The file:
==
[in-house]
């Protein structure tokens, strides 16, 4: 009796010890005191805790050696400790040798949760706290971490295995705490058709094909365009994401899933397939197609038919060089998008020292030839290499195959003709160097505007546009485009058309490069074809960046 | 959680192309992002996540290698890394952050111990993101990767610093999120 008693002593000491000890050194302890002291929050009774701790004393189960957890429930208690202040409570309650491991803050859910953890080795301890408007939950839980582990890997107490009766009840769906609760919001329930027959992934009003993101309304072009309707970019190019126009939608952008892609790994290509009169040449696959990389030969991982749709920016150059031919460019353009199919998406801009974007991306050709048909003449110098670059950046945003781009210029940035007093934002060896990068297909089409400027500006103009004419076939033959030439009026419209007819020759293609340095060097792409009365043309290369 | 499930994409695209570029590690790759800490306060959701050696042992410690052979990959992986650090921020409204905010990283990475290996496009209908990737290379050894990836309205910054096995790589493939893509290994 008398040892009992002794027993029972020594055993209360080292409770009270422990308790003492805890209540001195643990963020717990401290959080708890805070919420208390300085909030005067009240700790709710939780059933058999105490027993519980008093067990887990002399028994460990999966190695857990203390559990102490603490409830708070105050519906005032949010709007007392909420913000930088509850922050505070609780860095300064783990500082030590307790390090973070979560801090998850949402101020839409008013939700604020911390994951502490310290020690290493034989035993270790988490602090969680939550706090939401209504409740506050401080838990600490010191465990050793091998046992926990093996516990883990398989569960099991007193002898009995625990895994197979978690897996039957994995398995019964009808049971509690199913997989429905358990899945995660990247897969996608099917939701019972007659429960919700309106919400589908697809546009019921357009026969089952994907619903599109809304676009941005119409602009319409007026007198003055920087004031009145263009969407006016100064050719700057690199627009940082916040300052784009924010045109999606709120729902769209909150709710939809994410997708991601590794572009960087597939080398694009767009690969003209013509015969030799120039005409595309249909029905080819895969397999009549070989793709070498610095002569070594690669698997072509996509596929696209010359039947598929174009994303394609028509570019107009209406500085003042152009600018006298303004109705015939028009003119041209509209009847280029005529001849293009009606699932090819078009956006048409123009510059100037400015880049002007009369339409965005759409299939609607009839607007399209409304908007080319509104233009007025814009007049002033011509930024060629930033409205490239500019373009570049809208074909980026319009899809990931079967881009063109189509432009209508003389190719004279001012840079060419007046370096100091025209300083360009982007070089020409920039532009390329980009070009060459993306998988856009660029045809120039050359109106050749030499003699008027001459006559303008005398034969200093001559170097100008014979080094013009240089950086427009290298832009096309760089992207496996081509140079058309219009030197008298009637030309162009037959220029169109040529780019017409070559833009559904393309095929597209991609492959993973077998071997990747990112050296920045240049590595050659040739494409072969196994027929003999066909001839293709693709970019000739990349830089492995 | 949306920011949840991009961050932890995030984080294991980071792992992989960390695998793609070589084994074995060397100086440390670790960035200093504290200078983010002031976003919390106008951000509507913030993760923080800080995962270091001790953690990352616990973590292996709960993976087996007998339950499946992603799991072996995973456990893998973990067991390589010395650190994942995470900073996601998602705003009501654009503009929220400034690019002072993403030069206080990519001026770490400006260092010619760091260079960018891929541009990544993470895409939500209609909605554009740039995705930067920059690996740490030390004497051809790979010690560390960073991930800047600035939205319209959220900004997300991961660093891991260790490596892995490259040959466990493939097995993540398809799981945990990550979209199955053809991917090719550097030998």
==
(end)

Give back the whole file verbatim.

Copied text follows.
[in-house]
């Protein structure tokens, strides 16, 4: 009796010890005191805790050696400790040798949760706290971490295995705490058709094909365009994401899933397939197609038919060089998008020292030839290499195959003709160097505007546009485009058309490069074809960046 | 959680192309992002996540290698890394952050111990993101990767610093999120 008693002593000491000890050194302890002291929050009774701790004393189960957890429930208690202040409570309650491991803050859910953890080795301890408007939950839980582990890997107490009766009840769906609760919001329930027959992934009003993101309304072009309707970019190019126009939608952008892609790994290509009169040449696959990389030969991982749709920016150059031919460019353009199919998406801009974007991306050709048909003449110098670059950046945003781009210029940035007093934002060896990068297909089409400027500006103009004419076939033959030439009026419209007819020759293609340095060097792409009365043309290369 | 499930994409695209570029590690790759800490306060959701050696042992410690052979990959992986650090921020409204905010990283990475290996496009209908990737290379050894990836309205910054096995790589493939893509290994 008398040892009992002794027993029972020594055993209360080292409770009270422990308790003492805890209540001195643990963020717990401290959080708890805070919420208390300085909030005067009240700790709710939780059933058999105490027993519980008093067990887990002399028994460990999966190695857990203390559990102490603490409830708070105050519906005032949010709007007392909420913000930088509850922050505070609780860095300064783990500082030590307790390090973070979560801090998850949402101020839409008013939700604020911390994951502490310290020690290493034989035993270790988490602090969680939550706090939401209504409740506050401080838990600490010191465990050793091998046992926990093996516990883990398989569960099991007193002898009995625990895994197979978690897996039957994995398995019964009808049971509690199913997989429905358990899945995660990247897969996608099917939701019972007659429960919700309106919400589908697809546009019921357009026969089952994907619903599109809304676009941005119409602009319409007026007198003055920087004031009145263009969407006016100064050719700057690199627009940082916040300052784009924010045109999606709120729902769209909150709710939809994410997708991601590794572009960087597939080398694009767009690969003209013509015969030799120039005409595309249909029905080819895969397999009549070989793709070498610095002569070594690669698997072509996509596929696209010359039947598929174009994303394609028509570019107009209406500085003042152009600018006298303004109705015939028009003119041209509209009847280029005529001849293009009606699932090819078009956006048409123009510059100037400015880049002007009369339409965005759409299939609607009839607007399209409304908007080319509104233009007025814009007049002033011509930024060629930033409205490239500019373009570049809208074909980026319009899809990931079967881009063109189509432009209508003389190719004279001012840079060419007046370096100091025209300083360009982007070089020409920039532009390329980009070009060459993306998988856009660029045809120039050359109106050749030499003699008027001459006559303008005398034969200093001559170097100008014979080094013009240089950086427009290298832009096309760089992207496996081509140079058309219009030197008298009637030309162009037959220029169109040529780019017409070559833009559904393309095929597209991609492959993973077998071997990747990112050296920045240049590595050659040739494409072969196994027929003999066909001839293709693709970019000739990349830089492995 | 949306920011949840991009961050932890995030984080294991980071792992992989960390695998793609070589084994074995060397100086440390670790960035200093504290200078983010002031976003919390106008951000509507913030993760923080800080995962270091001790953690990352616990973590292996709960993976087996007998339950499946992603799991072996995973456990893998973990067991390589010395650190994942995470900073996601998602705003009501654009503009929220400034690019002072993403030069206080990519001026770490400006260092010619760091260079960018891929541009990544993470895409939500209609909605554009740039995705930067920059690996740490030390004497051809790979010690560390960073991930800047600035939205319209959220900004997300991961660093891991260790490596892995490259040959466990493939097995993540398809799981945990990550979209199955053809991917090719550097030998």